Tags: geithner | cramer | crisis

Geithner: US Still In 'Early Stage' of Crisis

Wednesday, 14 Sep 2011 08:57 PM

Secretary of Treasury Timothy Geithner said Wednesday that the US economy is still in the “early stage” of a crisis and called on Congress to take steps to spur growth.

Speaking to CNBC host Jim Cramer, Geithner acknowledged that if Congress doesn’t act then the nation faces a “deeper, steeper contraction in fiscal support than is prudent for an economy at this early stage of the crisis given the shocks we face.”

Here is the complete exchange, first reported by RealClearPolitics:

Jim Cramer, CNBC host: "Now let's talk about the fact that you said the economy is weak. You put out a jobs plan. The New York Times today basically gives its obituary. 'Tax plan for jobs bill.' Familiar ring. Meaning the GOP will not back this. Is this dead on arrival?"

Tim Geithner, U.S. Secretary of Treasury: "Absolutely not. I think that there's no reason now for the Congress of the United States not to act to help strengthen growth in the near term. It's the conservative, prudent, responsible thing to do. You can think of it as protection against Europe."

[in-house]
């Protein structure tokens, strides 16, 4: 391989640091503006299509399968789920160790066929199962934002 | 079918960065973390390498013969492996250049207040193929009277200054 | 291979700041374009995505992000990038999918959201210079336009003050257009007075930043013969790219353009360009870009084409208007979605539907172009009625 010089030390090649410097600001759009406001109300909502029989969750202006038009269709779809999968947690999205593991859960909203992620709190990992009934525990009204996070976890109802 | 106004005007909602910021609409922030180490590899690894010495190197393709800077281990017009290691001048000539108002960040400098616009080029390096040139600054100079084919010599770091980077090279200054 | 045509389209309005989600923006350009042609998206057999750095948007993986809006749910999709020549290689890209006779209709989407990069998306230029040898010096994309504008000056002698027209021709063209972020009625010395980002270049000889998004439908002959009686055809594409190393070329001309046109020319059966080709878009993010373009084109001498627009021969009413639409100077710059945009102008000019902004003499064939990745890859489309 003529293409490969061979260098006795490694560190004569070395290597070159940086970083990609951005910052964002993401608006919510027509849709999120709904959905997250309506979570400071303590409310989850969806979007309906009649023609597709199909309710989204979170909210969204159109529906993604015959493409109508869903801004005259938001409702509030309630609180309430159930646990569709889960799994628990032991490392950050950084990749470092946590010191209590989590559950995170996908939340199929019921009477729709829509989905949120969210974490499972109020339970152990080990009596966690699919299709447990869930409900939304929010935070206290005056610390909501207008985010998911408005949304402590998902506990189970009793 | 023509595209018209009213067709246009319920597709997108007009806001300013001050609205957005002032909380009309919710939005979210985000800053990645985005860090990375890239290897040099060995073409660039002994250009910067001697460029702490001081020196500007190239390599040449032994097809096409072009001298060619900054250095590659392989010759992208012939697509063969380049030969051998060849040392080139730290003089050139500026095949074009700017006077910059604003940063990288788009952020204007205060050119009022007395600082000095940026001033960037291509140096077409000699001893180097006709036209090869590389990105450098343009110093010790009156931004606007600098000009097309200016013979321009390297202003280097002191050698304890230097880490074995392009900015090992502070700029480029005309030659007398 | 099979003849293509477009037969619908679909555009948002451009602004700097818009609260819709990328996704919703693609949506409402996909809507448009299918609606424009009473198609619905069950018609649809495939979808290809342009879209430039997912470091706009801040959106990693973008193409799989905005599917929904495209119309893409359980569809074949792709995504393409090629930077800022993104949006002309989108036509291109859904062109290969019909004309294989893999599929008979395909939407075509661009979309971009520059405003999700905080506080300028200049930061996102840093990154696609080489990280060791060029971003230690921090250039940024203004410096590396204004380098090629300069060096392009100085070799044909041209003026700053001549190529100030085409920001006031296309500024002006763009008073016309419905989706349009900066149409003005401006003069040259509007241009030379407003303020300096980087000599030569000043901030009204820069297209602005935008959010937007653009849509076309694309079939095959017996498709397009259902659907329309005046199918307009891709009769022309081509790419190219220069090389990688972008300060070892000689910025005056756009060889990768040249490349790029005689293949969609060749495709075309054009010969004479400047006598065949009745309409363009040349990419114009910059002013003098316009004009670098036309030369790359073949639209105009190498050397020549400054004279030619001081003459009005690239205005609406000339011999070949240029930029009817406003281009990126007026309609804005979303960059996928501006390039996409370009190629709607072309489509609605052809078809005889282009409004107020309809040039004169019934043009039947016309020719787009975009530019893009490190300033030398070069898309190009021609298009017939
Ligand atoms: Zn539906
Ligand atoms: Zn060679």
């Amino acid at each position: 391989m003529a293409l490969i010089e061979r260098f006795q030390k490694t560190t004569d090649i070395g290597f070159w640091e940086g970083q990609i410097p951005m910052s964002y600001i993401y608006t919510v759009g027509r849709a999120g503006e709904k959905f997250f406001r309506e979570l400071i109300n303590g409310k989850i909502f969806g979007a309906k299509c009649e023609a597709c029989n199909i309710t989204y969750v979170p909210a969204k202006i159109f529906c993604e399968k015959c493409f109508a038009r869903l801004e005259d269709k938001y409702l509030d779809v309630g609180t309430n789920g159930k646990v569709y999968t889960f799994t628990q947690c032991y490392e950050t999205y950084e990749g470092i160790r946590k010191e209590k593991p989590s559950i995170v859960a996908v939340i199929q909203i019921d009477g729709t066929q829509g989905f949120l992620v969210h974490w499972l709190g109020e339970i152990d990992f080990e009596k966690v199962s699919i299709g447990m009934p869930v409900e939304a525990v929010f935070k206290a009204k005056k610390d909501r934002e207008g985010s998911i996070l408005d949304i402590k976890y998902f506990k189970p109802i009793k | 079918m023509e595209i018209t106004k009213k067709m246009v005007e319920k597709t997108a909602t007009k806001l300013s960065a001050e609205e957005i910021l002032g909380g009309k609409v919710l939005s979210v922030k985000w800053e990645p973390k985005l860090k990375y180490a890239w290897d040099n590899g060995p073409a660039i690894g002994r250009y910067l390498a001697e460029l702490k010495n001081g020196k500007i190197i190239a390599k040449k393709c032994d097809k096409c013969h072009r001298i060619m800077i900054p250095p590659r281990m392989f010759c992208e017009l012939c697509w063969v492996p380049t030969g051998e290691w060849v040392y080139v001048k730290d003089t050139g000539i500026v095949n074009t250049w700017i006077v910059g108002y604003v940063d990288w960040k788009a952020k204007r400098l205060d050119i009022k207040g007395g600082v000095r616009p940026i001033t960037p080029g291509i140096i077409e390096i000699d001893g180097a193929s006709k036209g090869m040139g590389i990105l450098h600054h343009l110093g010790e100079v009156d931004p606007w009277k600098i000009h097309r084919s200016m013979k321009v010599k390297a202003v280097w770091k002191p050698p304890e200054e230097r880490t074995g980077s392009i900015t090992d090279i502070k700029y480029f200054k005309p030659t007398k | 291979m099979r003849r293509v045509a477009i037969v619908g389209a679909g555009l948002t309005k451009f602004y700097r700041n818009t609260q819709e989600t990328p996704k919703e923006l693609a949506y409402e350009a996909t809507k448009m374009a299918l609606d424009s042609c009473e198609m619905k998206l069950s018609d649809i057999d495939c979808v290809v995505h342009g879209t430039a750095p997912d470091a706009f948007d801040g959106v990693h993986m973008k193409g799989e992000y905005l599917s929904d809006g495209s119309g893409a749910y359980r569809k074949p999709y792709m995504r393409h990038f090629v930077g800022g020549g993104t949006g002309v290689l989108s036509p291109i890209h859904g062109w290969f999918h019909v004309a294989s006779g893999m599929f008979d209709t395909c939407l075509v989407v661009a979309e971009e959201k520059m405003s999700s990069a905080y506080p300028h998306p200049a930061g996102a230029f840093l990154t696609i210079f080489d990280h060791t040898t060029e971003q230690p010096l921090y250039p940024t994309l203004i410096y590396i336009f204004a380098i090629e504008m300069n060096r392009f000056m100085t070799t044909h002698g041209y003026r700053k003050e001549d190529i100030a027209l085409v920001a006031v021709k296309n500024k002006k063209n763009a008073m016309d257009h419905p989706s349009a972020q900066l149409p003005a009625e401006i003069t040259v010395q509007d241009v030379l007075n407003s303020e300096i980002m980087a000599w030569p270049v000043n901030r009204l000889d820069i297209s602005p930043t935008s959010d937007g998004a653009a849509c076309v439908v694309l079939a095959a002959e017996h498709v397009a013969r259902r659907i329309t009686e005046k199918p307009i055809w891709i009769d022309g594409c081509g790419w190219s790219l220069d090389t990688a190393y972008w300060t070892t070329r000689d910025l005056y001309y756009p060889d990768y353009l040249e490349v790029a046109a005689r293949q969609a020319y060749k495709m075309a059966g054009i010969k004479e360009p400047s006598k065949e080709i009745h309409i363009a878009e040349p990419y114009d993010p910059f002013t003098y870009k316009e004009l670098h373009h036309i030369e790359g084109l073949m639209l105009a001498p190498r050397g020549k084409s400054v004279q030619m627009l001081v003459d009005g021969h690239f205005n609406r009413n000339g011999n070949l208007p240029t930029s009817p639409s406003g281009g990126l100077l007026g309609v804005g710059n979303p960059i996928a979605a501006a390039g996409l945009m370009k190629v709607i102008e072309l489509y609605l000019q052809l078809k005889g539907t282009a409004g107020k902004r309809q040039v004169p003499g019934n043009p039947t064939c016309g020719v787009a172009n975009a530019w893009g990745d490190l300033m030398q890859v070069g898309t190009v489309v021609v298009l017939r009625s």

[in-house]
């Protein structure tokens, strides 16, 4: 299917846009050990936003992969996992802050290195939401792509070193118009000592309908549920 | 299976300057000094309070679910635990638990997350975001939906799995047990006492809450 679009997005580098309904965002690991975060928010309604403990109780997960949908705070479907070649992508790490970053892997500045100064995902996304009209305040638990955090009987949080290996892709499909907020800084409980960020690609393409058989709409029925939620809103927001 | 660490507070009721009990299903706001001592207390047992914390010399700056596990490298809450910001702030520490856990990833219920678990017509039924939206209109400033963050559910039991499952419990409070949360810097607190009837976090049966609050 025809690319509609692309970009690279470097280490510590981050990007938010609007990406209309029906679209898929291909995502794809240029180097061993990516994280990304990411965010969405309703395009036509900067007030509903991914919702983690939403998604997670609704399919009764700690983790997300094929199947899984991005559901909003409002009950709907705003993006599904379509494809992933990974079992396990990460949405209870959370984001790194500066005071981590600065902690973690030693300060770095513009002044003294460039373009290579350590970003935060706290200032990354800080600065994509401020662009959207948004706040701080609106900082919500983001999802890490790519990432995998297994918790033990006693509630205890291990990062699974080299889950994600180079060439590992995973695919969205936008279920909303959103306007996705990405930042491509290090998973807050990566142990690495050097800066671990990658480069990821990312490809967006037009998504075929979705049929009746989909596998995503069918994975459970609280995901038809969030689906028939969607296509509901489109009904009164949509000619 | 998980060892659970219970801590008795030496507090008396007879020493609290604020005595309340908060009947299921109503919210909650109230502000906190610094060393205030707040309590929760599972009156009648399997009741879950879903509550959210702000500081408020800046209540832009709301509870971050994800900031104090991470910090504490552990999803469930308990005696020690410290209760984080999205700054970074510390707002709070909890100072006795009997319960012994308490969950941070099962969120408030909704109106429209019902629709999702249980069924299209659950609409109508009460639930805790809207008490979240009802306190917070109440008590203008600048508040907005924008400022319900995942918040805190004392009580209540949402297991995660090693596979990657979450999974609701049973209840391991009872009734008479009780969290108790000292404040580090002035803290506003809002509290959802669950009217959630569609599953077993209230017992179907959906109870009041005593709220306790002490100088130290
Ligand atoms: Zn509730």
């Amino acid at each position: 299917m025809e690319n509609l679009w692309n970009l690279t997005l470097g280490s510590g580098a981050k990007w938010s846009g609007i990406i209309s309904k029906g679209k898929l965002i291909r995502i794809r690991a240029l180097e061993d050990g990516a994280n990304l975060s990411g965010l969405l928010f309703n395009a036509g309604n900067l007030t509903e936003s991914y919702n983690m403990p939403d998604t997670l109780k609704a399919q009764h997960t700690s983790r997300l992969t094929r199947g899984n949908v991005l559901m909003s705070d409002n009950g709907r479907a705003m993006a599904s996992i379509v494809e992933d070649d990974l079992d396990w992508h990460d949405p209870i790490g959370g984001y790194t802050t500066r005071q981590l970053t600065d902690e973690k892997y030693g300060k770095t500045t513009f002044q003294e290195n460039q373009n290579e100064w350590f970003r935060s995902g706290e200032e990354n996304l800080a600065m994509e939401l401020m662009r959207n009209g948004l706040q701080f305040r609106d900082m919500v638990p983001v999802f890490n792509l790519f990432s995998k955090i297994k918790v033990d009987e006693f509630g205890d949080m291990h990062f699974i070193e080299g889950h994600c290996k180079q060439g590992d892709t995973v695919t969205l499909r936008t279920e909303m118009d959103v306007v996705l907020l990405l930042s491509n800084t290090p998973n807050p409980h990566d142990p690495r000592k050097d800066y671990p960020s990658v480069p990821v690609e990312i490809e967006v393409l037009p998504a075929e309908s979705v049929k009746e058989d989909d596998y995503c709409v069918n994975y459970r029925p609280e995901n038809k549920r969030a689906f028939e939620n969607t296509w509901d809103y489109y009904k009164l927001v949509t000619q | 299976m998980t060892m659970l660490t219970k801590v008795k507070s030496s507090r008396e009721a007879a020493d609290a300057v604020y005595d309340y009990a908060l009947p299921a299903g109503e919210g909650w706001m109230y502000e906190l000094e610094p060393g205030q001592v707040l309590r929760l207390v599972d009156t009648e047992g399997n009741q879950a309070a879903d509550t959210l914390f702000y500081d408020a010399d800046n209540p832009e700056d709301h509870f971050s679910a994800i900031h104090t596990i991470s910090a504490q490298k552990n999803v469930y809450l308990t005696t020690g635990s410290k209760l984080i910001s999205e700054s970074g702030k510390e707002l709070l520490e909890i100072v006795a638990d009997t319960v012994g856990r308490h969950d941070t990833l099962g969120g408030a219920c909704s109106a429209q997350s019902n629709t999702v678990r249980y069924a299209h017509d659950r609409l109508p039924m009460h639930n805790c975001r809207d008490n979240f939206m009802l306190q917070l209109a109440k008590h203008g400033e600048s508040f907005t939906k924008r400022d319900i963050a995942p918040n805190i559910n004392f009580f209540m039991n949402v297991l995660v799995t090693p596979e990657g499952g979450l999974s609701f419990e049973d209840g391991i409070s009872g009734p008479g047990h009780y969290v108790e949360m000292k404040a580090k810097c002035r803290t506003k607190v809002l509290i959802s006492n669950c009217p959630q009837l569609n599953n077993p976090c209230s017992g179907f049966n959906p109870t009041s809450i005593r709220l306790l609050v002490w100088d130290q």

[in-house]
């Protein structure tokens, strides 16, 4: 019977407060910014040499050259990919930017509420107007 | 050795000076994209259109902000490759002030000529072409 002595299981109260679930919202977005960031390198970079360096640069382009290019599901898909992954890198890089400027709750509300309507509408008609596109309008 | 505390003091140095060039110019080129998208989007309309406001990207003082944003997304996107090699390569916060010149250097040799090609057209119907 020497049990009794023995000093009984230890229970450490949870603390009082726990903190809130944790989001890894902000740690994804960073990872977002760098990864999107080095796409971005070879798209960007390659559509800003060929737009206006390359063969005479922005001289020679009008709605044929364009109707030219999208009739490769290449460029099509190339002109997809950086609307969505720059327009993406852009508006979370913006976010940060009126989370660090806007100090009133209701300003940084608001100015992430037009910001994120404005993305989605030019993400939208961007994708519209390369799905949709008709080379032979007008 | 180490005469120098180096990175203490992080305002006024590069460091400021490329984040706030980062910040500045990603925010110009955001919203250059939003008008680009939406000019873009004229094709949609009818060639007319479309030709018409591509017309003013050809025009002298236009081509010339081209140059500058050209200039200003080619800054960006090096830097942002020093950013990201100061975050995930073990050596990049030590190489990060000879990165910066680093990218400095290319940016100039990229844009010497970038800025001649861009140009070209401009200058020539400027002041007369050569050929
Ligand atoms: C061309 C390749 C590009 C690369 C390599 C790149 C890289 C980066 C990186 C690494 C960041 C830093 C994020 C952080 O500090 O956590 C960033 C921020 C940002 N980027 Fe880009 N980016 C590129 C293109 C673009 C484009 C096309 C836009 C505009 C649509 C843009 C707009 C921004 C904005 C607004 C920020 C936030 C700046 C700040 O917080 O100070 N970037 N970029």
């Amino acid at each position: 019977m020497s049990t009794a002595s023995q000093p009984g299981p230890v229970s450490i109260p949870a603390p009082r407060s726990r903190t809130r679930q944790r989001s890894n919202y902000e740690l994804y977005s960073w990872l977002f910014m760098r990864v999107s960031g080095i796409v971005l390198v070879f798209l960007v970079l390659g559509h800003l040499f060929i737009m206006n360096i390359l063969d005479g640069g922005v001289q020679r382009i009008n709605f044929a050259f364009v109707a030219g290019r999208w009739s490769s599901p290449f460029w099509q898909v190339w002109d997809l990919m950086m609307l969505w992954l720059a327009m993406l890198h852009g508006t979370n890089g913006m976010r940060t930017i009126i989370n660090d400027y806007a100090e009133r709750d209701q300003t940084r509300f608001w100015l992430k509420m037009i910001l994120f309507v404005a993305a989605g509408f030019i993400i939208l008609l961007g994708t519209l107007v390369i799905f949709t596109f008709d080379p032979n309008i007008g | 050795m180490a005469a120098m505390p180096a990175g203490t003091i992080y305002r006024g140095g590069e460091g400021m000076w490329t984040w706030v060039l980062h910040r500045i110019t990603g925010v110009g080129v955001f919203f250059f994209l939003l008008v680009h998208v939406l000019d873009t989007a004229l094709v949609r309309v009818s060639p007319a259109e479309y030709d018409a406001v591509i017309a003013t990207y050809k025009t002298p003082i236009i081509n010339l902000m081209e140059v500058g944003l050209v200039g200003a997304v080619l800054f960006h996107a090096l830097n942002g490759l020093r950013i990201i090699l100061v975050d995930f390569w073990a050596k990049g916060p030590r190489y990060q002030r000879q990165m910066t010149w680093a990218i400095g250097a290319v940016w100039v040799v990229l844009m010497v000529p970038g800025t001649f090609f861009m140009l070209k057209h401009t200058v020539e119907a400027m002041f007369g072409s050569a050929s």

Cramer: "Okay."

Geithner: "You can think of it as insurance against weaker growth going forward. And you got to think about the alternatives. If Congress or Washington is incapable of acting, then policy will be damaging to growth because what you'll have is a deeper, steeper contraction in fiscal support than is prudent for an economy at this early stage of the crisis given the shocks we face. You know, life is about choices. Life is about alternatives."

Mr. Geithner said we have "some ways to go" to heal the country from the crisis that we are in.

"You have to keep at it. You say that we are going to continue to do whatever we think will help get more people back to work, make the economy strong in the short term. Until we get definitively through this. And our basic strategy is to make sure we are healing the damage caused by this crisis and we have some ways to go as you know despite the improvement of the financial sector. And we want to make sure at the same time we're making this a better place to invest, make exports stronger and strengthen our long-term fundamentals," Geithner said.

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